The story of a father’s desperate search across the ocean for his young son was a gripping yarn and one of the best the studio has produced. They obviously have a high standard, but not all their follow up films have hit the mark. Finding Dory, thankfully, is a pleasure to watch. The smartest move the film makers pulled off was in shifting the focus from the main characters in the first film, to one of its other aquatic stars.
Dory (Ellen DeGeneres) has found a home with young Nemo and Marlin (Albert Brooks). She is happy, but a sudden jolt to her short-term memory problem results in her having flashbacks to her own childhood.
Dory remembers how she too had a family and how she somehow lost them. We see a baby Dory struggling to get back home, while all the time her memories of mum and dad fade into the distance. As her journey continues we eventually get to the point where she first met Marlin as he is finding Nemo.
As her flashbacks continue, Dory remembers the name of a place that holds the key to her past. The jewel of Monterey, California’ turns out to be a marine research centre… and the place that Dory remembers as home.
Once inside we meet Hank, an octopus who helps out on the condition that he can get assistance to escape to Cleveland. Nemo and Marlin get lost in the search and have to find their own way in. As Dory remembers more, she fears that it might be too late to be reunited with her parents and her new family fear they might lose their friend too.
The sequences of baby Dory are astoundingly good. It was always going to be difficult to follow up the gut-wrenching opening of Finding Nemo, so the filmmakers here opt for a different yet equally effective approach. The loss of Dory, the inability of her to remember where she needs to go and her hopelessness is captured with immense impact. The cuteness of the big-eyed fish is paired with our own sense of the impending terror and it is brutal.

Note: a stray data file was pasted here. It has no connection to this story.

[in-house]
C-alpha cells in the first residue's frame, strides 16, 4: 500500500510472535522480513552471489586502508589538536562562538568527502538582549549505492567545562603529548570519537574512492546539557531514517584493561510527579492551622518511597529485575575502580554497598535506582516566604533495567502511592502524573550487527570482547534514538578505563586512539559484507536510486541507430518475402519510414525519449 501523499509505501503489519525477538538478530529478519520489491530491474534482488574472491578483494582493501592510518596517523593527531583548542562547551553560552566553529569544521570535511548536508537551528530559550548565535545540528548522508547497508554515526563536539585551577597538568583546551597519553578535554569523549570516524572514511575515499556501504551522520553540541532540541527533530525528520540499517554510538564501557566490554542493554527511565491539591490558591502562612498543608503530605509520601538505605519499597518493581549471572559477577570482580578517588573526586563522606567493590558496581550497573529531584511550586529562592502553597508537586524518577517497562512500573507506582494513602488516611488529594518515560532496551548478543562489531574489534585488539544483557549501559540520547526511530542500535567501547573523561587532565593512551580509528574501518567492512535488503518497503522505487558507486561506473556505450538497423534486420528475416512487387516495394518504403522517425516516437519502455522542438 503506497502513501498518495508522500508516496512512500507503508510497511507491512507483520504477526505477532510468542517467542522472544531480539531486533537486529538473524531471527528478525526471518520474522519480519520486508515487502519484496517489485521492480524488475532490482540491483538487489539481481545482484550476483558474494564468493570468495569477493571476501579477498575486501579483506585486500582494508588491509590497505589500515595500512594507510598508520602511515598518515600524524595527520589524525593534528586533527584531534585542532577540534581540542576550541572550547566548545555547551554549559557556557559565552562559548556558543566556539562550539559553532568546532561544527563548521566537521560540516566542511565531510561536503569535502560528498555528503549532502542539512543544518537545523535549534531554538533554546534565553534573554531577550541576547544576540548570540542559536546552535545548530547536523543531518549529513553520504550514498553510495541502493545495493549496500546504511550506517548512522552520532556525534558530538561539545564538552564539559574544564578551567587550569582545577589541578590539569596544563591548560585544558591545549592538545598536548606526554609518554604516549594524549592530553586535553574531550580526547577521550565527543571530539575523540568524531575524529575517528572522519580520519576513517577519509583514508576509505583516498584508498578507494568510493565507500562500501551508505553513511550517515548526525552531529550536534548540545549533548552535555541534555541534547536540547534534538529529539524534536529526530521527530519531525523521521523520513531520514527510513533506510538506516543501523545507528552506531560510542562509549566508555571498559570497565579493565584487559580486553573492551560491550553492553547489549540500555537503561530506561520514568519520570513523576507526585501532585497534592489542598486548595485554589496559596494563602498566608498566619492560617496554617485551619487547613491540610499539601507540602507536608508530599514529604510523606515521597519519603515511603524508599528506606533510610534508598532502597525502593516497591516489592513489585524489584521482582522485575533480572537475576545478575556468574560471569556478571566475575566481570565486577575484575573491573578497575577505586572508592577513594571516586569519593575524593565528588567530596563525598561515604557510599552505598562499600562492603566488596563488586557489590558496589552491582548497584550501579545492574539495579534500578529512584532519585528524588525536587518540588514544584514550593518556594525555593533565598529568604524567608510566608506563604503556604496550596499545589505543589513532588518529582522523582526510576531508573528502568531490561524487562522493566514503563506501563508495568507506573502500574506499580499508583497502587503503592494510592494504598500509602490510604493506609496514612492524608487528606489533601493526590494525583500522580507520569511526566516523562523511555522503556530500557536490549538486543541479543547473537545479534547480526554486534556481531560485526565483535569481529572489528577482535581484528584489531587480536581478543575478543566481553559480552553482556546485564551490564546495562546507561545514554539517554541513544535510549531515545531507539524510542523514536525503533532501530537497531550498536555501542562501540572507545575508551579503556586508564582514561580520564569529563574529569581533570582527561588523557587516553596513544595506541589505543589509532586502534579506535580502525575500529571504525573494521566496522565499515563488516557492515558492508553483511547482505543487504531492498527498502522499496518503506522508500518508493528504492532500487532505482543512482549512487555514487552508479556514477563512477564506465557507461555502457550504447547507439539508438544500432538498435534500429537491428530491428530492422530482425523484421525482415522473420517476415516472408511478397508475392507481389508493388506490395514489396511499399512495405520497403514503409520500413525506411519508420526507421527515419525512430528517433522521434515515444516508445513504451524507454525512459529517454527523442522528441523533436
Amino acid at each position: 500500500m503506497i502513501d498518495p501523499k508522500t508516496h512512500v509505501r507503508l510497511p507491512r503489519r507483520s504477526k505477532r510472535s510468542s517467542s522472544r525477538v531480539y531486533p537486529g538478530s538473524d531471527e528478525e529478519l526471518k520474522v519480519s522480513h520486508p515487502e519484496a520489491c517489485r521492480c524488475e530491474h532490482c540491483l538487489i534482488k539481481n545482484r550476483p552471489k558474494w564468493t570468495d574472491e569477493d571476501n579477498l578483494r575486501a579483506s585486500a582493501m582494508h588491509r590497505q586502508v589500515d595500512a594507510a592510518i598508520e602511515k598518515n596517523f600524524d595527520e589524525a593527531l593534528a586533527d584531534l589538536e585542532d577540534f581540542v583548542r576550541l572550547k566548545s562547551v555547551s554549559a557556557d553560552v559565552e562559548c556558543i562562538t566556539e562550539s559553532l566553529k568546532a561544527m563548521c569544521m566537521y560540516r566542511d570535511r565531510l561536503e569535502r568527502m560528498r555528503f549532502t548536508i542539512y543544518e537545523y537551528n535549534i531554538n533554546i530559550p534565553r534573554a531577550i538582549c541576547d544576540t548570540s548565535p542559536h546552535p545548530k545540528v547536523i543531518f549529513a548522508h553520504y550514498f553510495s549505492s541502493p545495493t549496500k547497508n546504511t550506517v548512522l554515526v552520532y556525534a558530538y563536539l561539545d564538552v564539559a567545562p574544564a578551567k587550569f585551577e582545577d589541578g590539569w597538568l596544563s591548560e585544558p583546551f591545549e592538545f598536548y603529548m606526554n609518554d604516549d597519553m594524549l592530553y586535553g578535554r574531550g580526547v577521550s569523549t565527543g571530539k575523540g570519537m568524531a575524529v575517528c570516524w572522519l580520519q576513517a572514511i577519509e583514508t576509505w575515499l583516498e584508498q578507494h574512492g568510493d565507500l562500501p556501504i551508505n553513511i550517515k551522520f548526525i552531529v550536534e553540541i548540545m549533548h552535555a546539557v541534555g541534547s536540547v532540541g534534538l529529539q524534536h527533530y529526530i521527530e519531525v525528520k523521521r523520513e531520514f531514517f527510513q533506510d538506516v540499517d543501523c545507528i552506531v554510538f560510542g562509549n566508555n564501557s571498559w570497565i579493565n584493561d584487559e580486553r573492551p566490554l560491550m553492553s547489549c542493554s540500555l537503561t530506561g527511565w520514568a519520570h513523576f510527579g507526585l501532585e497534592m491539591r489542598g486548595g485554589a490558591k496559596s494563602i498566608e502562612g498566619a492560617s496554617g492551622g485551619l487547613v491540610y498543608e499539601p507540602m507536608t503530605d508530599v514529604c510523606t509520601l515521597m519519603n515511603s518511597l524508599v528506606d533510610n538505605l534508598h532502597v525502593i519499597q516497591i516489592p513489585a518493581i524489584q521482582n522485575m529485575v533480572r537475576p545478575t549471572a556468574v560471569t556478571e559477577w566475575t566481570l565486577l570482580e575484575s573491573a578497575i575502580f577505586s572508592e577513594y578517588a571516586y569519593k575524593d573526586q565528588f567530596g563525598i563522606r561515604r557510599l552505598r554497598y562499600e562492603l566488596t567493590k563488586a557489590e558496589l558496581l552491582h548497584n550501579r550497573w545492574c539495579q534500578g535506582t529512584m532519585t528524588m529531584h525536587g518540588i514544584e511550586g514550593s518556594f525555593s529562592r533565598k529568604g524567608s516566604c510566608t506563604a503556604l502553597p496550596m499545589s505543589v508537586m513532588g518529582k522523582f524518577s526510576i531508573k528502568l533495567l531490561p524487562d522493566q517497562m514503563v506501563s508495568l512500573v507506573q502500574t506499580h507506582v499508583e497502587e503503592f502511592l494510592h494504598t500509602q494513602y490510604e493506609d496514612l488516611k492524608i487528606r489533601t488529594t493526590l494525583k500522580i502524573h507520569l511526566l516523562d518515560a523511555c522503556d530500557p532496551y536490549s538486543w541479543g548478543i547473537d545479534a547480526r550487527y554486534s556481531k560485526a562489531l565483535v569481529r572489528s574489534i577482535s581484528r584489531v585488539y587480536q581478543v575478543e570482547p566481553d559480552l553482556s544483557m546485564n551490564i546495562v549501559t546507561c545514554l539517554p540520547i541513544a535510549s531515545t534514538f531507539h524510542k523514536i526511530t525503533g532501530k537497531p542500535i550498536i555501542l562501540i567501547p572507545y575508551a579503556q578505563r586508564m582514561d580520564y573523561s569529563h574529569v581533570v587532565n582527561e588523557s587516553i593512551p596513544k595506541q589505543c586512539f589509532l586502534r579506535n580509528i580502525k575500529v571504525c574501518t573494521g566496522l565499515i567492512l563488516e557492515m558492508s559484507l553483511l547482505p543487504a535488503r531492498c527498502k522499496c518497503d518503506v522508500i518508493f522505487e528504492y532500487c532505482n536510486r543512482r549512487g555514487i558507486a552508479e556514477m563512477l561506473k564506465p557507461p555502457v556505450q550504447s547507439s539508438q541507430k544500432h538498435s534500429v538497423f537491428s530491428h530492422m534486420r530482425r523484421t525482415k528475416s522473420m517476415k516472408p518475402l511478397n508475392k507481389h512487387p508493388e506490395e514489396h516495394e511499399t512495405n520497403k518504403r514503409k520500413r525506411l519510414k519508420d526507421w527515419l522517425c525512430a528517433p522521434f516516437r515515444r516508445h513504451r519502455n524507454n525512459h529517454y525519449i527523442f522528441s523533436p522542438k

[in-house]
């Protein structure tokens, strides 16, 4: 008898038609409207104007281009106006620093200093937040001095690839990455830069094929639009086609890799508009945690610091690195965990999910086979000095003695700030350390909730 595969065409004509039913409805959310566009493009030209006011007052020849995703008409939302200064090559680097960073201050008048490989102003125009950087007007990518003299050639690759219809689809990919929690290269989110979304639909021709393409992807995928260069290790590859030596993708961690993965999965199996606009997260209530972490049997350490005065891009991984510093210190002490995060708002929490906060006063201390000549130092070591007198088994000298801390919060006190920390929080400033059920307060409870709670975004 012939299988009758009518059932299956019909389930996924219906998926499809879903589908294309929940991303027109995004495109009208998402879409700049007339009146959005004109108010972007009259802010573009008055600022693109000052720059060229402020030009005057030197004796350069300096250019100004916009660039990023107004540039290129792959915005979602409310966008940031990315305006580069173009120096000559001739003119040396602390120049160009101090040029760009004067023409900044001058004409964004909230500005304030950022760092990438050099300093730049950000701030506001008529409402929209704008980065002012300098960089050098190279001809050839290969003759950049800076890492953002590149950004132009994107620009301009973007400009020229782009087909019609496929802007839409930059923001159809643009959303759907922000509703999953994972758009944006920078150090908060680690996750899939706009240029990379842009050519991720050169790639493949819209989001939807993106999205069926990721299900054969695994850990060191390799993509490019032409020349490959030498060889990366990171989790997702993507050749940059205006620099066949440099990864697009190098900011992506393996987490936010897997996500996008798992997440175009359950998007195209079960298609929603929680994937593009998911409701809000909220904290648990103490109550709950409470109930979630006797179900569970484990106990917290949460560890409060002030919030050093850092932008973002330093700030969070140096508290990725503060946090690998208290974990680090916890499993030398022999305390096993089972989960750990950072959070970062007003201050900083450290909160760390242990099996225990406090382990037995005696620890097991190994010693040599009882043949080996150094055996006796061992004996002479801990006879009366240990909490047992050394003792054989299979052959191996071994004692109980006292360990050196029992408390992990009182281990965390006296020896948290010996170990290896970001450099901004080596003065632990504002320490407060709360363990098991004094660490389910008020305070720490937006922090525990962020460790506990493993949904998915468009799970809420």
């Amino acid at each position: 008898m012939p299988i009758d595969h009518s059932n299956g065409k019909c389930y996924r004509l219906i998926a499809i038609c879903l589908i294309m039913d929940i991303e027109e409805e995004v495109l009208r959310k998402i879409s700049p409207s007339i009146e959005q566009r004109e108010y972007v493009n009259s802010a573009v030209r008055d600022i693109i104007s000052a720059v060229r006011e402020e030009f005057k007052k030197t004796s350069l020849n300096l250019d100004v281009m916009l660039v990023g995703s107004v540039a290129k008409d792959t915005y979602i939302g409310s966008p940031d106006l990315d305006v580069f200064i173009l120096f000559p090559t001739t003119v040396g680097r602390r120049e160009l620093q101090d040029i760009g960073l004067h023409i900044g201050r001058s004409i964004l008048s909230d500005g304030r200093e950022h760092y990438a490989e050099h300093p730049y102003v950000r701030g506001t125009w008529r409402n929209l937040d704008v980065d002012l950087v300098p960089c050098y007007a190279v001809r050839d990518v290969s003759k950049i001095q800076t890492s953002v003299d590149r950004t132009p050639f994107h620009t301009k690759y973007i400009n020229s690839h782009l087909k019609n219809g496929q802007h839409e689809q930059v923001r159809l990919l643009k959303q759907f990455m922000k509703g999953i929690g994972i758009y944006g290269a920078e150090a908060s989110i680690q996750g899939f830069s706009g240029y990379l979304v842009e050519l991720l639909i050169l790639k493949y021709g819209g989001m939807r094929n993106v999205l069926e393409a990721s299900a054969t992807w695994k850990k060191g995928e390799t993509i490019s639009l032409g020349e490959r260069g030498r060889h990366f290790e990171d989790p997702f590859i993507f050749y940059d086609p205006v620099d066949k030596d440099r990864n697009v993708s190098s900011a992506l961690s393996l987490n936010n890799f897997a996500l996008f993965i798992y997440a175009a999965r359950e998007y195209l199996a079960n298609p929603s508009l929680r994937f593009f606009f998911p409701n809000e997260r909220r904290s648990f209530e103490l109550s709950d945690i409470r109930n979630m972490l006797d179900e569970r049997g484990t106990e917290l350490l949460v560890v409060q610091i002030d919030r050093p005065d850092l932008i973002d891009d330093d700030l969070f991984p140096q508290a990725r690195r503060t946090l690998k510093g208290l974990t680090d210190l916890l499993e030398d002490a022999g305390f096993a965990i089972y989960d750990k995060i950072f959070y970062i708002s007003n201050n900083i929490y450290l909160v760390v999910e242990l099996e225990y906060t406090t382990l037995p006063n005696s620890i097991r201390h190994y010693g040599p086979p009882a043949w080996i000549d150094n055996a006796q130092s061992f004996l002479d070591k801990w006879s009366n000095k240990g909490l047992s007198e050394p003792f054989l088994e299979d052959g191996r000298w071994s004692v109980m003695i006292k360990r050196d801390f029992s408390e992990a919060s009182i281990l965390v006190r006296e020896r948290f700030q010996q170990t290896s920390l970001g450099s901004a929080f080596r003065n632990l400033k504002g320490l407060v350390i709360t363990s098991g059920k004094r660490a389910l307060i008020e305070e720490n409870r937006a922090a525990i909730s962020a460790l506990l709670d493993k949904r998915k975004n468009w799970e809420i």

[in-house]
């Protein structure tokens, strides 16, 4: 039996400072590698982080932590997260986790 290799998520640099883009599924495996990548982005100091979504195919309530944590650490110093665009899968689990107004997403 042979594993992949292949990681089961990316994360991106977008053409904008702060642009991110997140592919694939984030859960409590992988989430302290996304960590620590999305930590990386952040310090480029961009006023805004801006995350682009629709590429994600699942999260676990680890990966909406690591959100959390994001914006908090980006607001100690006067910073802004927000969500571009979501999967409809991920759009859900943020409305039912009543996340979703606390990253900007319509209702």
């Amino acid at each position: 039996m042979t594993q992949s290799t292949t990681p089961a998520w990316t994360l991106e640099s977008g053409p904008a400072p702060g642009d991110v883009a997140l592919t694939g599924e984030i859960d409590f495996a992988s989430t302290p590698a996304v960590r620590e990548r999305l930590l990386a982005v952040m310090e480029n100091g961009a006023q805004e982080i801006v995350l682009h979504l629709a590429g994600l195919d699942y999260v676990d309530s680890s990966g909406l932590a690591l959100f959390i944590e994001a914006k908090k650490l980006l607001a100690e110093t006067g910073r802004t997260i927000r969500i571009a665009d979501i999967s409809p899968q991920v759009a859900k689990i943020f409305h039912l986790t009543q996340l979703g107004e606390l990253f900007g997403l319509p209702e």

Supporting characters this time around are also just as good. We do meet a few familiar faces, but also get introduced to a handful of new ones too. Destiny, a friend that Dory recalls from her earlier days in the aquarium, has now grown into a huge short-sighted whale. Her neighbour is a beluga whale who initially refuses to use his echo ability to help. In the end, all the animals rally round and lend a fin of assistance. This includes Idris Elba and Dominic West as a pair of very English seals and even Sigourney Weaver as… well, Sigourney Weaver.
Trust us, when you see the film you’ll get it.
The contrivances towards the end of the film, that culminate in a freeway chase with Hank driving a van to freedom do get too much. We can accept the general fantasy element established by the underwater world and the rules therein, but things really do go too far here. They just leave you feeling slightly exasperated and exhausted rather than elated.
These are minor gripes in an otherwise brilliant film. The animation and score, once again by Thomas Newman, are top notch. The characters manage to get you invested in the trials and tribulations and the result is one of the best Pixar animations in years.
All things considered, this is arguably the best sequel the studio have ever produced and they’ve done it by not making a sequel in the traditional sense.
The story of Dory gets the proper Pixar treatment.
Finding Dory is released in the UK on July 29 and screened at the Edinburgh Film Festival.